COUNTY AGENT GUY
When I was a kid, I disliked school. Despite my deep aversion of academics, there was one scholastic activity that I thoroughly enjoyed – field trips.
Field trips become more commonplace toward the end of the school year. This makes sense; why introduce the concept of fractions when there is only a tiny portion of the academic calendar remaining?
And when the weather turns balmy, many kids (such as me) can’t concentrate, because we are staring out the window and imagining all the fun we’re missing. Who can think about verbs when there are trees that need climbing?
I attended first grade at Oslo District 95, a one-room country schoolhouse. Eight grades – a total of about 20 kids – were taught in one large room. It seemed more like an extended family than a school.
One spring morning we were told that we were having a track and field day. The students from a neighboring country school would compete with us on the sacred ground of athletic endeavor, otherwise known as our schoolyard.
The athletic events all involved footraces. This was because our school had no athletic equipment, but every kid had shoes, so footraces it was.
Purple and blue ribbons were awarded for first and second places. A white ribbon was given for third and a green ribbon meant “nice try.”
I came home with a fistful of green that day. Still, it was much more enjoyable than spelling practice.
On the final day of school, we took a field trip to a local roller rink.
This was an era when roller skates were physically clamped onto your preexisting shoes. A set of such torture devices were affixed to my clogs and I teetered off to the rink.
Due to my dearth of athletic ability – the only skill I had mastered involved making rude noises with my right hand and my left armpit – I could barely stagger around the rink as I clutched the rail like a drowning man.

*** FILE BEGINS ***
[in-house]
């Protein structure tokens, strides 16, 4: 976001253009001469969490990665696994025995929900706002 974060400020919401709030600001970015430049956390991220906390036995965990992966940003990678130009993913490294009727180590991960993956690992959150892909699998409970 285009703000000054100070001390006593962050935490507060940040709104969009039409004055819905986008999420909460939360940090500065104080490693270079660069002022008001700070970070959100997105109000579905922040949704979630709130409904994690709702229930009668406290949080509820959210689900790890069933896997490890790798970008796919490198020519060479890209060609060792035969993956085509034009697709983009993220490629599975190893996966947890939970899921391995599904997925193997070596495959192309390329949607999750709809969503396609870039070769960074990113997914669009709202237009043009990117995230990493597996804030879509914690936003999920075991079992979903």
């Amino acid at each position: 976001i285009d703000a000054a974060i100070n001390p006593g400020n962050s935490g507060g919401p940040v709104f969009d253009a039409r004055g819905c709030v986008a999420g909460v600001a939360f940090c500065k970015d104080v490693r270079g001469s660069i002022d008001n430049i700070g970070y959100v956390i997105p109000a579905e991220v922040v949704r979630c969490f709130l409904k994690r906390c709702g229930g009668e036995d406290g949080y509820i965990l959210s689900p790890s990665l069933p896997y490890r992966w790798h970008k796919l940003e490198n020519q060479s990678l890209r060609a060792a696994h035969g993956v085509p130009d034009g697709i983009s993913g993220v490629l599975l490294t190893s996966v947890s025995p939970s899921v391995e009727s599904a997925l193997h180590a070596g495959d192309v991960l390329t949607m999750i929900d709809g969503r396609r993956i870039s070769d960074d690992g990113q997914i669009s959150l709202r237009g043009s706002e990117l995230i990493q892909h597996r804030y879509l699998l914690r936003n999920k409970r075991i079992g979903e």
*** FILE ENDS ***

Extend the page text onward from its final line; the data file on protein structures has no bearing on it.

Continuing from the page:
It took a long while to make one circumnavigation, by which time my toes had blossomed with blisters. The older kids breezed coolly past, their heinies free of floor grime and bruises. I envied them.
The rink’s electric sign switched from “all skate” to “couples only.” My flailing skating might be construed as attempted assault, so I lurched toward the cantina.
My parents had given me some pocket change to buy treats. I was in line for a soda when I noticed a knot of boys gathered around a blinking, clanging box. I was told that it was called a pinball machine.
I decided to investigate and was instantly transfixed by the fantastic contraption. There were lights, bells and a ricocheting silver ball. Talk about sensory overload.
When the sign went back to “all skate,” most of the boys returned to the rink. I finally stood at the head of the pinball machine, but nothing happened when I punched its buttons.
“You gotta put in a nickel,” suggested a bystander boy. I dug a coin out of my pocket and stuffed it into the slot.
The mechanical marvel leapt to life, flooding my brain with a tsunami of flashes and dings. But then everything stopped.
“Game over,” announced the bystander.
“What do I do?”
“Put in another nickel,” urged the boy.
And so I did, until all five of my nickels were gone.
“Too bad,” shrugged the boy after my pocket was emptied. “You didn’t even win a free game.”
“When do I get my nickels back?” I asked, eyeing the delectable selection of soda and candy.
“You don’t,” grinned the boy as he skated off.
I slumped onto a nearby chair. First the blisters and now this thieving machine. It wasn’t fair.
“Are you OK?” asked a voice from above. It was one of the older girls from District 95. At 12, she was among its senior scholars.
“The pinball machine took all my money,” I confessed, “and now I can’t buy any treats.”
“You can have half of my candy bar,” she offered.
I gratefully accepted. I felt better after the jolt of sugar.
“Want to skate?” she asked, holding out her hand. I was too shocked to do anything, but take hold and totter beside her out to the rink.
“Look at me, skating with an older woman,” I thought as we inched along. I felt just as cool as the big kids.
Even though we weren’t in class that day, I still learned something: the race isn’t always to the swift or the strong.
Sometimes it goes to the forlorn-looking kid who stumbles across an unexpected pronoun of kindness.
Nelson is a freelance writer from Volga, S.D. Reach him by e-mail at firstname.lastname@example.org.
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